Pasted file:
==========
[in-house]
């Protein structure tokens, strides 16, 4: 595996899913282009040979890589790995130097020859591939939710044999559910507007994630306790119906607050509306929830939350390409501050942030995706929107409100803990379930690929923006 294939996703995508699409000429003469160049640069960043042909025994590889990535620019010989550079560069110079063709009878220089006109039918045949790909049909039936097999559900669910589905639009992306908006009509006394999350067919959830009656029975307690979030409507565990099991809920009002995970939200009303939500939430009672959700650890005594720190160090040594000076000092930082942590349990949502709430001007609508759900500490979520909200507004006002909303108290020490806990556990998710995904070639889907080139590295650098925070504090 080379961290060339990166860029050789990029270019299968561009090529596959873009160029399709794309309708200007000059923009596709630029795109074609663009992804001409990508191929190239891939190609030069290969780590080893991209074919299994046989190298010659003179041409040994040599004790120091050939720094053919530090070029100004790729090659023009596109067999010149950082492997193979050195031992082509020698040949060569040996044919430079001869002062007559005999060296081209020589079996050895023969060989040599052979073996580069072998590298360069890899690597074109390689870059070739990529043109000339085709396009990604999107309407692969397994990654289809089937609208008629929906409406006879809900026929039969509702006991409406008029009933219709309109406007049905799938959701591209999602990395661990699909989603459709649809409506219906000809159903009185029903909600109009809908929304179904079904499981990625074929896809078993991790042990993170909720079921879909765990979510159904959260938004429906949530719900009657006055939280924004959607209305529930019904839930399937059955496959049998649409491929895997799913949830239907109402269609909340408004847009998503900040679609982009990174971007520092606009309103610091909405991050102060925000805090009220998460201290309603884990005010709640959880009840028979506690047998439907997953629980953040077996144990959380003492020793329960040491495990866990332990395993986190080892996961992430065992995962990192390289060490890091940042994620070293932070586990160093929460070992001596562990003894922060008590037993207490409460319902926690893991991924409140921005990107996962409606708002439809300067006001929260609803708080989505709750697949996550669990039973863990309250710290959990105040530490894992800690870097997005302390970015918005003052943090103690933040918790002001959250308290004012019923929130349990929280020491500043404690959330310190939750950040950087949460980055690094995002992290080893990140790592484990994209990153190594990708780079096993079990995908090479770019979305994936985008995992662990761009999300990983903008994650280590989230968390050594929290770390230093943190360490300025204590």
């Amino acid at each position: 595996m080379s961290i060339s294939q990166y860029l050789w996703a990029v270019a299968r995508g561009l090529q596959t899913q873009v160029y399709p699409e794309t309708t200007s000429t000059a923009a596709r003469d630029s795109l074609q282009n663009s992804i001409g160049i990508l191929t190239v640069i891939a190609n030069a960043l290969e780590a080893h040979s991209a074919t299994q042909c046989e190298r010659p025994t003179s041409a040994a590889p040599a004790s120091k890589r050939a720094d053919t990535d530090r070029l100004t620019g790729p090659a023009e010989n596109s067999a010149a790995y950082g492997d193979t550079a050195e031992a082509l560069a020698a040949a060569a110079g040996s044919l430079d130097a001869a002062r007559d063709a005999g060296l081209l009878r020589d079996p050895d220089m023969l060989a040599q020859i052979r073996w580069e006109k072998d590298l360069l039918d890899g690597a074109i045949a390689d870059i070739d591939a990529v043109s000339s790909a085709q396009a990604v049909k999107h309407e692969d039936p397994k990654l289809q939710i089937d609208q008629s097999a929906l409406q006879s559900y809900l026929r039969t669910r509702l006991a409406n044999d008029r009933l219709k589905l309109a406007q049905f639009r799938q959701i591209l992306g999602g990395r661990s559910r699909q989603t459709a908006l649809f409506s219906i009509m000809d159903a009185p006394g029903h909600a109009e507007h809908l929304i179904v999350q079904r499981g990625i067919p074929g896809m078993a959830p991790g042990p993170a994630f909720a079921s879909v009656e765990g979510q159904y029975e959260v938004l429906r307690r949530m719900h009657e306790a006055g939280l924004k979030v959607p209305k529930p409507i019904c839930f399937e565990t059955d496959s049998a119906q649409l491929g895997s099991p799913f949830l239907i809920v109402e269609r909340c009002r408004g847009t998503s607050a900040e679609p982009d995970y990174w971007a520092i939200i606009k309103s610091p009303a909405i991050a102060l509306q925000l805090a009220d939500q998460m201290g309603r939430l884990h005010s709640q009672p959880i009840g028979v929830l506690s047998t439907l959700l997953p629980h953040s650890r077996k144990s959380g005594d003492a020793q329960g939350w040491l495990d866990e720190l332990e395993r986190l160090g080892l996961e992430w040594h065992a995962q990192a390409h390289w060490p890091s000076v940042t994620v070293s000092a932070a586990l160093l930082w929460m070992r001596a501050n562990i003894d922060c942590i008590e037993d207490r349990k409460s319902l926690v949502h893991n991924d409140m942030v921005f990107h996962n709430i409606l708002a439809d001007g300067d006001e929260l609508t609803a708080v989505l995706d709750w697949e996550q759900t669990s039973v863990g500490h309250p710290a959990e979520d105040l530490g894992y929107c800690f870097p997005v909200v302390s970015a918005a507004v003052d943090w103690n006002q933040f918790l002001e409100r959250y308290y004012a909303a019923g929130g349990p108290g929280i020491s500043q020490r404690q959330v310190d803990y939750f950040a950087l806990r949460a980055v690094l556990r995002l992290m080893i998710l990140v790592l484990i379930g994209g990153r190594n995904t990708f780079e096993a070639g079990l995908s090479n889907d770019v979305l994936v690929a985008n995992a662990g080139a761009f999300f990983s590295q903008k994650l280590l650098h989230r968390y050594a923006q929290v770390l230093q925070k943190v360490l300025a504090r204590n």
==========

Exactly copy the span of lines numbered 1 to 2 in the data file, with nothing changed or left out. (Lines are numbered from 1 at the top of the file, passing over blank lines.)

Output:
[in-house]
């Protein structure tokens, strides 16, 4: 595996899913282009040979890589790995130097020859591939939710044999559910507007994630306790119906607050509306929830939350390409501050942030995706929107409100803990379930690929923006 294939996703995508699409000429003469160049640069960043042909025994590889990535620019010989550079560069110079063709009878220089006109039918045949790909049909039936097999559900669910589905639009992306908006009509006394999350067919959830009656029975307690979030409507565990099991809920009002995970939200009303939500939430009672959700650890005594720190160090040594000076000092930082942590349990949502709430001007609508759900500490979520909200507004006002909303108290020490806990556990998710995904070639889907080139590295650098925070504090 080379961290060339990166860029050789990029270019299968561009090529596959873009160029399709794309309708200007000059923009596709630029795109074609663009992804001409990508191929190239891939190609030069290969780590080893991209074919299994046989190298010659003179041409040994040599004790120091050939720094053919530090070029100004790729090659023009596109067999010149950082492997193979050195031992082509020698040949060569040996044919430079001869002062007559005999060296081209020589079996050895023969060989040599052979073996580069072998590298360069890899690597074109390689870059070739990529043109000339085709396009990604999107309407692969397994990654289809089937609208008629929906409406006879809900026929039969509702006991409406008029009933219709309109406007049905799938959701591209999602990395661990699909989603459709649809409506219906000809159903009185029903909600109009809908929304179904079904499981990625074929896809078993991790042990993170909720079921879909765990979510159904959260938004429906949530719900009657006055939280924004959607209305529930019904839930399937059955496959049998649409491929895997799913949830239907109402269609909340408004847009998503900040679609982009990174971007520092606009309103610091909405991050102060925000805090009220998460201290309603884990005010709640959880009840028979506690047998439907997953629980953040077996144990959380003492020793329960040491495990866990332990395993986190080892996961992430065992995962990192390289060490890091940042994620070293932070586990160093929460070992001596562990003894922060008590037993207490409460319902926690893991991924409140921005990107996962409606708002439809300067006001929260609803708080989505709750697949996550669990039973863990309250710290959990105040530490894992800690870097997005302390970015918005003052943090103690933040918790002001959250308290004012019923929130349990929280020491500043404690959330310190939750950040950087949460980055690094995002992290080893990140790592484990994209990153190594990708780079096993079990995908090479770019979305994936985008995992662990761009999300990983903008994650280590989230968390050594929290770390230093943190360490300025204590």